Political hot buttons aren't the Rockefeller Foundation’s usual fare. Like many other big foundations, it avoids ideological language and positions itself as a practical, problem-solving institution—one working to "promote the well-being of humanity throughout the world." The foundation’s priorities in recent years have included building resilience in cities throughout the world, bringing clean energy to rural India, reducing food waste, and more.
Overall, this isn't a funder who you might naturally think would join the resistance to the Trump administration. But these are unusual times—unusual enough to stir outrage even in the most cautious and technocratic precincts of the foundation world.
Back in February, a set of grants from the Rockefeller Foundation caught our attention: $1.5 million in total to the ACLU, the Anti-Defamation League, and the International Rescue Committee. What was notable about these grants is that they came at a point when some of the nation’s other major foundations were still reticent to directly confront the new president. While hardly indicative of a major shift in Rockefeller’s funding priorities, those grants at least made it clear where this funder stood. “When our core values—diversity, pluralism and respect for all—are threatened we will respond," it said at the time.
This month, the foundation followed up with another trio of grants, this time to benefit the LGBTQ community. According to Neill Coleman, VP of global communications at Rockefeller, the grants place “a particular focus on fostering spaces to organize and supporting communities most impacted by violence, prejudice, and discrimination.”
Timed to coincide with Pride Month, the outlay consists of $100,000 each to the NYC LGBT Center, the Sylvia Rivera Law Project, and the Campaign for Southern Equality. In its press release, Rockefeller alludes to a “time of heightened risk and fear” for the LGBTQ community, and grantee comments make it clear that Rockefeller’s support answers an increased demand for services following the 2016 election.
Rockefeller has not previously been a significant funder of LGTBQ issues. Like the Barr Foundation and some other funders who have stepped forward with new emergency funding, the foundation has gone outside its established program areas to respond to the exigencies of the moment.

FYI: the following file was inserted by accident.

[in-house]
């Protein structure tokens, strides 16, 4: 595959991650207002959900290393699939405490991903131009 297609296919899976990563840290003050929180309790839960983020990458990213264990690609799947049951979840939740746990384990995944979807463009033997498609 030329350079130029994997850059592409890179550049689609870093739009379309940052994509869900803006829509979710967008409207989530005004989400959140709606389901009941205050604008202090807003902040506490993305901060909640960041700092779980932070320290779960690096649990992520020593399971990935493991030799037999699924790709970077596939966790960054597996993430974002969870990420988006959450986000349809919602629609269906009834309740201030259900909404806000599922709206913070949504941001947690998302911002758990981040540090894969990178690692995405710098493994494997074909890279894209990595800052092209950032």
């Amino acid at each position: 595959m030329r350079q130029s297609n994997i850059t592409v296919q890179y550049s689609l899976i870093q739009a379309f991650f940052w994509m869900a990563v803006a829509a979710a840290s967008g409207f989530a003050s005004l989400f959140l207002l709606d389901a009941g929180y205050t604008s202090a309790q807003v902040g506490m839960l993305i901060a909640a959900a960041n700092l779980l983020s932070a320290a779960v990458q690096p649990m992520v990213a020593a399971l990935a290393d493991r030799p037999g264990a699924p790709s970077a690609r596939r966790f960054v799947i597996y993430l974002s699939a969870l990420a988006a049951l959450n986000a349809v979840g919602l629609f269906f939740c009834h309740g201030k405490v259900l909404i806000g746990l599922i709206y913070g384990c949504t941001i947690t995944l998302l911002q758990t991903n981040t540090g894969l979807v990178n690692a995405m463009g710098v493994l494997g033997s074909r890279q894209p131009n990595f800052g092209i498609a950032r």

We've reported often on the emergence of new discretionary and flexible “rapid response” funding following President Trump’s election. Funders have often focused their efforts on empowering the grassroots, building intersectional alliances, and protecting the most vulnerable—all causes that arguably benefit from less restricted and more time-urgent funding.
Legal aid and litigation have also emerged as important vectors of resistance funding, especially where marginalized communities and immigrants are concerned. By supporting the Sylvia Rivera Law Project and the Campaign for Southern Equality, Rockefeller seems well attuned to that need. Meanwhile, supporting programs to improve the “lived experience” of LGBTQ Americans, especially in the South, covers several bases we recently explored in conversation with Funders for LGBTQ Issues.
While it's true that LGBTQ funding isn't an existing program area for Rockefeller, the foundation has engaged the issue in the past. Back in 2014, it published a short piece looking at “livelihood issues” within the LGBTQ community, especially where non-conforming people are denied rights and opportunities. Drawing on staff from the NYC LGBT Center, that conversation also looked at how LGBTQ rights—or the lack thereof—inform some of Rockefeller’s programs around global health and development.
This year’s grants follow that path. Through advocacy and legal work, LGBTQ organizations want to counter perceived threats to rights, while at the same time, increasing services for community members living outside places like Manhattan or West Hollywood.
We’ve discussed how important community foundations are for LGBTQ populations in rural states and the South, where the usual sources of support aren't as forthcoming. By acknowledging the increased risks those populations face, as well as the need for legal protections, Rockefeller is dipping its toe into an area of LGBTQ funding that’s getting more attention in the post-marriage equality, post-2016 era.